Narrativity

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== Definition ==
 
== Definition ==
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Narratology is a widely discussed concept given its complexity and sometimes elusive nature.  As an over-arching concept, narrativity refers to all those qualities or characteristics applied to narratives that make a narrative a narrative; in other words; without these characteristics, we are left with non-narrative.  Thus, narrativity becomes the distinguishing factor between narrative and nonnarrative.  Some aspects of narrativity are: a distinguishable narrative voice, setting, plot development, and chronology of events, among others.  Characteristics of narrativity apply to both fiction and nonfiction works alike.  The set of conventions governing the way a story is told has equal effect on both genres.
  
 
== Examples ==
 
== Examples ==
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== References ==
 
== References ==
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Abbot, H. Porter. ''The Cambridge Introduction to Narrative''.
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Keen, Susan. ''Narrative Form''.
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Bal, Mieke. ''Introduction to the Theory of Narrative''.

Revision as of 14:08, 10 June 2008

Narrativity describes the qualities that distinguish a narrative from all nonnarratives.

Contents

Definition

Narratology is a widely discussed concept given its complexity and sometimes elusive nature. As an over-arching concept, narrativity refers to all those qualities or characteristics applied to narratives that make a narrative a narrative; in other words; without these characteristics, we are left with non-narrative. Thus, narrativity becomes the distinguishing factor between narrative and nonnarrative. Some aspects of narrativity are: a distinguishable narrative voice, setting, plot development, and chronology of events, among others. Characteristics of narrativity apply to both fiction and nonfiction works alike. The set of conventions governing the way a story is told has equal effect on both genres.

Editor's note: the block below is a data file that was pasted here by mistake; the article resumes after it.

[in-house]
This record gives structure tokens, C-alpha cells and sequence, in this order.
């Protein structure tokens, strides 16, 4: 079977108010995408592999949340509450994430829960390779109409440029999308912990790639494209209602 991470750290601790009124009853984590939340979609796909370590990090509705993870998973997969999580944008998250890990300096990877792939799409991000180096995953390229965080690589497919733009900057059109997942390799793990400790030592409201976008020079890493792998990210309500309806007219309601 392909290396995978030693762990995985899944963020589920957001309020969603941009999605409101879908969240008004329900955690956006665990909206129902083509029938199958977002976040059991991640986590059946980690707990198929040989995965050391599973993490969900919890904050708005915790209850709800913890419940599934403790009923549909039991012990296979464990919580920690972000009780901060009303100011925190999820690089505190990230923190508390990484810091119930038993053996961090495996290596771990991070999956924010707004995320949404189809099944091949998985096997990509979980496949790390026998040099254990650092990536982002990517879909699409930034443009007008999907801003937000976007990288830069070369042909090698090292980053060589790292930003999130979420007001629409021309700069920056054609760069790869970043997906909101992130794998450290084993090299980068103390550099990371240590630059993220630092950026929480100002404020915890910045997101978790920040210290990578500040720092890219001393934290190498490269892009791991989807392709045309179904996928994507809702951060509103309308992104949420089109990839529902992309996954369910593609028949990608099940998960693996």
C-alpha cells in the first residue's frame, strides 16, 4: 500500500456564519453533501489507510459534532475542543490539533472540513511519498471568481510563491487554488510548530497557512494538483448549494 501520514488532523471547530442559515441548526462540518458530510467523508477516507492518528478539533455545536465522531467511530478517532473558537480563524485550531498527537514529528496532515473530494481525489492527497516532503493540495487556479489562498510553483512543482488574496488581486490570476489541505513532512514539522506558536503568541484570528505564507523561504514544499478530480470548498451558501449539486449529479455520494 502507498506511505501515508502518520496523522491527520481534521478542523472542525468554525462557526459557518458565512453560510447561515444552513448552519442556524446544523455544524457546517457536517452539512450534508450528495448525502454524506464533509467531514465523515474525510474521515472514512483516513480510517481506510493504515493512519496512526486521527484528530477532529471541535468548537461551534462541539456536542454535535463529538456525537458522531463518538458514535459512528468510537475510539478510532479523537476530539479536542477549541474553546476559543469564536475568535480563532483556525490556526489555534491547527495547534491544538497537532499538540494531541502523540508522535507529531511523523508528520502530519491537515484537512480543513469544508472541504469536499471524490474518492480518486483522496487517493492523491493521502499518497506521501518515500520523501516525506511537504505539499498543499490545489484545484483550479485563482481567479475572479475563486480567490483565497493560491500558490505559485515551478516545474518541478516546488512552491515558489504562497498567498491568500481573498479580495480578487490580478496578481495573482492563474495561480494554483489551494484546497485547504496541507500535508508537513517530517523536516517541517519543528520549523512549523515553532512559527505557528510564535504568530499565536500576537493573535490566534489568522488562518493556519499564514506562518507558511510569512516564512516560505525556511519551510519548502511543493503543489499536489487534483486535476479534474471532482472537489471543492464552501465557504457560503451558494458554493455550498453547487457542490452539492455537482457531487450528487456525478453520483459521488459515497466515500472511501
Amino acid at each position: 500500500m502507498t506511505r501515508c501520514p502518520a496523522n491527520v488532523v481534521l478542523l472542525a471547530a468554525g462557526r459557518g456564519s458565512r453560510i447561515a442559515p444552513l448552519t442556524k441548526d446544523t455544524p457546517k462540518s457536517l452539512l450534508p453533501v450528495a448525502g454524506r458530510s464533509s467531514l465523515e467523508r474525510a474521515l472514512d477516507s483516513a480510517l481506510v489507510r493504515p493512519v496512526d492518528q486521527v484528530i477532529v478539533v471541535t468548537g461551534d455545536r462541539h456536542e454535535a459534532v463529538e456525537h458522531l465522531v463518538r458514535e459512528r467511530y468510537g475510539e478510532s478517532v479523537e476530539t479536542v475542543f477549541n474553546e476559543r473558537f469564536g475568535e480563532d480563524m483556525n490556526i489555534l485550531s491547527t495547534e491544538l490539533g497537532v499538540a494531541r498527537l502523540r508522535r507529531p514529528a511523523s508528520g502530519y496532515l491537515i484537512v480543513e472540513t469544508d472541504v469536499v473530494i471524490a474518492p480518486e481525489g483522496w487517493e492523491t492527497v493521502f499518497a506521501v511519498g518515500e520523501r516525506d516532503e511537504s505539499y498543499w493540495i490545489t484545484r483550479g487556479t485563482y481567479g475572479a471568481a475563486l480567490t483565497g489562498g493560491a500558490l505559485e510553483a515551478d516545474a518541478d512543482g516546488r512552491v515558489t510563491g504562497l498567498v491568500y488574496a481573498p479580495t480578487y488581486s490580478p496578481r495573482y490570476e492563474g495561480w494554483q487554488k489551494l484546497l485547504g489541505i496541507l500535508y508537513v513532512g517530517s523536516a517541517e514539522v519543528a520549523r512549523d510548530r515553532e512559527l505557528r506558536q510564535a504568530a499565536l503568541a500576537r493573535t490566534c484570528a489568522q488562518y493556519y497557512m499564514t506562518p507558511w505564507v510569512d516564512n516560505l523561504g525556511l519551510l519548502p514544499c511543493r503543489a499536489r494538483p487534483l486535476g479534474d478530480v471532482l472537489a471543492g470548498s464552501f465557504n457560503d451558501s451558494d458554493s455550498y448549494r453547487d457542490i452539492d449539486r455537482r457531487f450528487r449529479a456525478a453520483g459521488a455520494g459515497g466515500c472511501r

Examples

{give examples of the term in action}

Critical Debates

{is the term contested, challenged, defined differently, etc.?}

Related Terms

{list any terms that are related or usefully connected to this term or concept (e.g., list story under the definition of discourse)}

References

Abbot, H. Porter. The Cambridge Introduction to Narrative.

Keen, Susan. Narrative Form.

Bal, Mieke. Introduction to the Theory of Narrative.

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